I'll go ahead and leave that at 0. Well, I just want to refine that up a little bit and then click OK. So why did I do that? What am I trying to illustrate here? Well, first I'm trying to illustrate this idea of how you can work with Color Range to make a selection based on color. Next, how we can use this tool with what we already know about refining our selections using Refine Edge. Again, we're just kind of combining things here a little bit. The final step will be to use an adjustment in order to control color.
There are lots of ways to do this. One really simple way is to click on one of our Adjustment layer icons, say, Color Balance, and then here I'll go ahead and click and drag the slider. You can see how I can change the overall color of the shirt. Perhaps I want this to be more red, or maybe we could change it to a different color as well. We have a lot of creative control once we've made the selection. We can make really subtle adjustments, or we can make something which was really dramatic and strong. And you can make other adjustments as well, as you work with these controls and you could use other adjustment layers, too, on top of what we've done here.
So the point isn't necessarily the color of the shirt, but that we were able to select it and then modify it by using Color Range. Let's take a look at another scenario. Here, we are going to click on tent.psd. With this file, one of the things that I notice is that this area of the tent on the right-hand side in this photograph that I captured, it's a little too dark. I want to breathe some life into the area. Well, to do that, we might select that part of the tent by going to Color Range. So here, I'll go ahead and choose my Move tool and then choose Select and then click on Color Range.
What I want to do is click on the Sampled Color, whether I want to work on the sky or the tent. I click on that area. Remember, you can change your view so that you can see this in different ways. Sometimes it's helpful to be able to see more of this, perhaps, with a background. You could have it on black or on white. Next, we can use an icon like this one here and just click and drag across the image in order to build up the selection. And I am just clicking and dragging here, trying to click across these areas of the tent that I want to modify.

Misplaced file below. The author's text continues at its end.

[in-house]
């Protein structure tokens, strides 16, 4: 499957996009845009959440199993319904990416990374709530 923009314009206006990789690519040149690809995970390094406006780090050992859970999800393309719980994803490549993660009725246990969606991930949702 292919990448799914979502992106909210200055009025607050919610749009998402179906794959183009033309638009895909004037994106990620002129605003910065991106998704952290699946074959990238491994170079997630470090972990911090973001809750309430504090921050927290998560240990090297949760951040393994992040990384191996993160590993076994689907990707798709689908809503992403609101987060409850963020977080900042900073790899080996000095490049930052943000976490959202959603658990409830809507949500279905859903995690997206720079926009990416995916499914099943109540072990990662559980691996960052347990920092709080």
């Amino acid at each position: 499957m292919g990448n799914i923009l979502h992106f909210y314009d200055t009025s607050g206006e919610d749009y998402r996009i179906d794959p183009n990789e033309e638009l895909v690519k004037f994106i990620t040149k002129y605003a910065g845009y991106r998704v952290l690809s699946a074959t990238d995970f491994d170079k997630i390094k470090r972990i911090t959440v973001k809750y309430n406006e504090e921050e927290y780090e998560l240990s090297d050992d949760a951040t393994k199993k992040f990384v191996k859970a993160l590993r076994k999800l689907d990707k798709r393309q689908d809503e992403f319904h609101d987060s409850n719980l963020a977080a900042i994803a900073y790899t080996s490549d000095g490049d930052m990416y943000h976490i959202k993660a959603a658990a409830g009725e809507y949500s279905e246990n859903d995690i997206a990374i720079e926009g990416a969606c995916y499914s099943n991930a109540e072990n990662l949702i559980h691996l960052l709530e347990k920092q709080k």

If ever I bring in areas that I don't want to change--in this case you can see some of the scene that I was looking at what I captured this image is now coming in as a selection in there. So what I am going to do is use the icon with the minus sign and just click across that. I don't want to select that. I'll control my Fuzziness here a little bit, also this range as far as what areas I want to select and just make a few more changes to this until I get a nice selection there. Now here, what we are going to do is just click OK in order to apply this, and after we're satisfied with our selection, and all that we'll see is marching ants, no changes yet.
The changes come when we create an adjustment. Again, we could choose one of these icons here. We'll talk more about them later, but for now let's choose Brightness/Contrast. By doing that, once we now use these controls--because we first made that selection--what it's going to do is just control that area of the image, and you can see primarily it's that side over there. Perhaps I'll add a little bit of contrast as well and just break that up a little bit, and you can see how we've now adjusted the image.
Here is before, and now here's after. So this type of an adjustment it can be immensely helpful. And it's not only helpful in situations like this where we are taking a color and changing it and doing something kind of creative, it's also really helpful in corrective situations where we have an incorrect color that we need to kind of fix. Well, let's take a look at how we can fix color with the selection technique, and let's do that in the next movie.